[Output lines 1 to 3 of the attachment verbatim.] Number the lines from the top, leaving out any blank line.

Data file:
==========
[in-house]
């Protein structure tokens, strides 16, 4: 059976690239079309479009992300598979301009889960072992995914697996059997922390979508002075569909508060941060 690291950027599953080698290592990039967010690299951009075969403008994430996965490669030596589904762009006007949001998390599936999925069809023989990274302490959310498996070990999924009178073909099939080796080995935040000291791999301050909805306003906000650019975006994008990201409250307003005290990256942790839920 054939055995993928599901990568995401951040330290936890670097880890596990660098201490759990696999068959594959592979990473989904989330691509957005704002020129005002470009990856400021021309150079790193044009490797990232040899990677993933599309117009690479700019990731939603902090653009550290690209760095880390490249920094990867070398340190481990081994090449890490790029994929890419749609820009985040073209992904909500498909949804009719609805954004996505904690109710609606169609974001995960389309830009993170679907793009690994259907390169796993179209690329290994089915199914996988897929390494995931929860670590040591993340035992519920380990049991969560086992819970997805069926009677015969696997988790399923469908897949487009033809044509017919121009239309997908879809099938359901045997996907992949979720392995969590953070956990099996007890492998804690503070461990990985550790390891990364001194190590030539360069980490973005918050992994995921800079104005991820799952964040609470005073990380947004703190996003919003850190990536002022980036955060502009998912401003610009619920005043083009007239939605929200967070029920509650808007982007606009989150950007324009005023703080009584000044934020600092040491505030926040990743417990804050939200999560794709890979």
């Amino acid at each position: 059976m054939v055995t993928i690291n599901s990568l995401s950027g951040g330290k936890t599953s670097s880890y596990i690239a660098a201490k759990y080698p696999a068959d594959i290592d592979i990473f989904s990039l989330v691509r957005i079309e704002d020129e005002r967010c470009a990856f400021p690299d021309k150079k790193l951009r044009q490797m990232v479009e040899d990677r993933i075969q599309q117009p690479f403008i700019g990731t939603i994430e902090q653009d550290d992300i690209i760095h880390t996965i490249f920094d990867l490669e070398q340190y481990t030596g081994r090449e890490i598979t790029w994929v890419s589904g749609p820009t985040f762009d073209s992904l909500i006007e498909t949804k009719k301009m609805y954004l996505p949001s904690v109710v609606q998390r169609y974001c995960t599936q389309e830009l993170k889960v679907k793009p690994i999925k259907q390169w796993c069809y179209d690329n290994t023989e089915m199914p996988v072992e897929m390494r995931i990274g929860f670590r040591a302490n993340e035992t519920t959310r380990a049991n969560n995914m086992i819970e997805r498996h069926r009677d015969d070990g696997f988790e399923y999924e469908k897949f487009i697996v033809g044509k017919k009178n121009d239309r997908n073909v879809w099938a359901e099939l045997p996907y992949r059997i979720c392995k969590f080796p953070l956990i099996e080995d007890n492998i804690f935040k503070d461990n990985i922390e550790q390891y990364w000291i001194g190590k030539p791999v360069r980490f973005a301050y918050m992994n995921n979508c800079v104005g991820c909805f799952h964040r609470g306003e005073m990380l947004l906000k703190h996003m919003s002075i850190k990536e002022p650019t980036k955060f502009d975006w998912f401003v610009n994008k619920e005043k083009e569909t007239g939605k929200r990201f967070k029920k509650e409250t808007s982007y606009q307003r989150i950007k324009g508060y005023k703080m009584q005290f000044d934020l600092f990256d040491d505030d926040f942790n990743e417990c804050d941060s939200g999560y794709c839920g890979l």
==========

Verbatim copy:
[in-house]
């Protein structure tokens, strides 16, 4: 059976690239079309479009992300598979301009889960072992995914697996059997922390979508002075569909508060941060 690291950027599953080698290592990039967010690299951009075969403008994430996965490669030596589904762009006007949001998390599936999925069809023989990274302490959310498996070990999924009178073909099939080796080995935040000291791999301050909805306003906000650019975006994008990201409250307003005290990256942790839920 054939055995993928599901990568995401951040330290936890670097880890596990660098201490759990696999068959594959592979990473989904989330691509957005704002020129005002470009990856400021021309150079790193044009490797990232040899990677993933599309117009690479700019990731939603902090653009550290690209760095880390490249920094990867070398340190481990081994090449890490790029994929890419749609820009985040073209992904909500498909949804009719609805954004996505904690109710609606169609974001995960389309830009993170679907793009690994259907390169796993179209690329290994089915199914996988897929390494995931929860670590040591993340035992519920380990049991969560086992819970997805069926009677015969696997988790399923469908897949487009033809044509017919121009239309997908879809099938359901045997996907992949979720392995969590953070956990099996007890492998804690503070461990990985550790390891990364001194190590030539360069980490973005918050992994995921800079104005991820799952964040609470005073990380947004703190996003919003850190990536002022980036955060502009998912401003610009619920005043083009007239939605929200967070029920509650808007982007606009989150950007324009005023703080009584000044934020600092040491505030926040990743417990804050939200999560794709890979």
């Amino acid at each position: 059976m054939v055995t993928i690291n599901s990568l995401s950027g951040g330290k936890t599953s670097s880890y596990i690239a660098a201490k759990y080698p696999a068959d594959i290592d592979i990473f989904s990039l989330v691509r957005i079309e704002d020129e005002r967010c470009a990856f400021p690299d021309k150079k790193l951009r044009q490797m990232v479009e040899d990677r993933i075969q599309q117009p690479f403008i700019g990731t939603i994430e902090q653009d550290d992300i690209i760095h880390t996965i490249f920094d990867l490669e070398q340190y481990t030596g081994r090449e890490i598979t790029w994929v890419s589904g749609p820009t985040f762009d073209s992904l909500i006007e498909t949804k009719k301009m609805y954004l996505p949001s904690v109710v609606q998390r169609y974001c995960t599936q389309e830009l993170k889960v679907k793009p690994i999925k259907q390169w796993c069809y179209d690329n290994t023989e089915m199914p996988v072992e897929m390494r995931i990274g929860f670590r040591a302490n993340e035992t519920t959310r380990a049991n969560n995914m086992i819970e997805r498996h069926r009677d015969d070990g696997f988790e399923y999924e469908k897949f487009i697996v033809g044509k017919k009178n121009d239309r997908n073909v879809w099938a359901e099939l045997p996907y992949r059997i979720c392995k969590f080796p953070l956990i099996e080995d007890n492998i804690f935040k503070d461990n990985i922390e550790q390891y990364w000291i001194g190590k030539p791999v360069r980490f973005a301050y918050m992994n995921n979508c800079v104005g991820c909805f799952h964040r609470g306003e005073m990380l947004l906000k703190h996003m919003s002075i850190k990536e002022p650019t980036k955060f502009d975006w998912f401003v610009n994008k619920e005043k083009e569909t007239g939605k929200r990201f967070k029920k509650e409250t808007s982007y606009q307003r989150i950007k324009g508060y005023k703080m009584q005290f000044d934020l600092f990256d040491d505030d926040f942790n990743e417990c804050d941060s939200g999560y794709c839920g890979l």